Doom creator on the 'physical limits' of consoles
11th Aug 2009 | 13:20
Next gen 'sooner rather than later'
Legendary games developer John Carmack – the man responsible for Doom and id Software – thinks we are nearing the 'physical limits' of what games consoles are capable of.
Carmack was interviewed by Polish website CD-Action telling them how: "The whole jockeying for who's going to release the first next-gen console is very interesting and pretty divorced from the technical side of things."
He also noted: "I think that Xbox Live... the advent of that and the App Store with the iPhone are wonderful signs of the future of digital distribution.
"I think there's a decent chance that one of the next-gen consoles will be without optical media... the uptake rates of people who have broadband connects surprised everyone this generation. It's higher than what the core publishers and even the first-party people expected."
Hitting the megahertz wall
Talking about the physical limitations of console hardware, he added how "we talk about these absurd things like how many teraflops of processing and memory that are going into our game machines."
"It's great and there's going to be at least another generation like that," added the id Software man, "although interestingly we are coasting towards some fundamental physical limits on things.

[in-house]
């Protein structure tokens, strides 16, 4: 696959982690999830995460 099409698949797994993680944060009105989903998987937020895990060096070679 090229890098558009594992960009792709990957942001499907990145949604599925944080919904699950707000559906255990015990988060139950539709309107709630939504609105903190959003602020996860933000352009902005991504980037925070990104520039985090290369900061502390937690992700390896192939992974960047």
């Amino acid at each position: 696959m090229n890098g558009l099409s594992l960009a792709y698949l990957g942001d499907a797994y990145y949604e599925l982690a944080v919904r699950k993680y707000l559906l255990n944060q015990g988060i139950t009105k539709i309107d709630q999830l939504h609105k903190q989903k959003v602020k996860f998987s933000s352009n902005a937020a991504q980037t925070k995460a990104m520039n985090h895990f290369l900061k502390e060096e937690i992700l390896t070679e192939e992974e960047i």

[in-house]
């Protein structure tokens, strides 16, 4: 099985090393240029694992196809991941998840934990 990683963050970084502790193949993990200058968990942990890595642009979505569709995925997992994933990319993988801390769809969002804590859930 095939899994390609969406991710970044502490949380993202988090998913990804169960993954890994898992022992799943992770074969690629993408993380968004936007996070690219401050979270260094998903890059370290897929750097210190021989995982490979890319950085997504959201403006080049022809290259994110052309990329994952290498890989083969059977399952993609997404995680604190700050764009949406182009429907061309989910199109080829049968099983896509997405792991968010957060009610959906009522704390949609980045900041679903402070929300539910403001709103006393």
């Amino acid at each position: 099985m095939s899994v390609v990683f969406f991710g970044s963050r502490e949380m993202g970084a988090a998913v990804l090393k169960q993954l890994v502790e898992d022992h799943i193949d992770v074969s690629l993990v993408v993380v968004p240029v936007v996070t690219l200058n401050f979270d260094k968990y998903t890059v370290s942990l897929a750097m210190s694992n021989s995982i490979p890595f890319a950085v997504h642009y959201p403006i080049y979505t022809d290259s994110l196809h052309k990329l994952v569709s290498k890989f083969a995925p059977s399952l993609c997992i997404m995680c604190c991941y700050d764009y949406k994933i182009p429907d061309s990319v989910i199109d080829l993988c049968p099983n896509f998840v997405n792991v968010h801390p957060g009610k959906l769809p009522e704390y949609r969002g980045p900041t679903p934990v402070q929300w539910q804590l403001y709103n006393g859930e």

"We've already hit the megahertz wall and eventually there's going to be a power density wall from which you won't get more processing out there," he continued. "There'll be questions of whether we shift to a cloud computing infrastructure... lots of interesting questions about whether you have the computing power in your living room versus somewhere else."
Right now though, Carmack and his teams aren't concentrating too much on what the next-gen of gaming consoles will bring, because they would "really like to see this generation stretch as long as possible… we'd like to see it be quite a few more years before the next-gen console comes out, but I suspect one will end up shipping something earlier rather than later."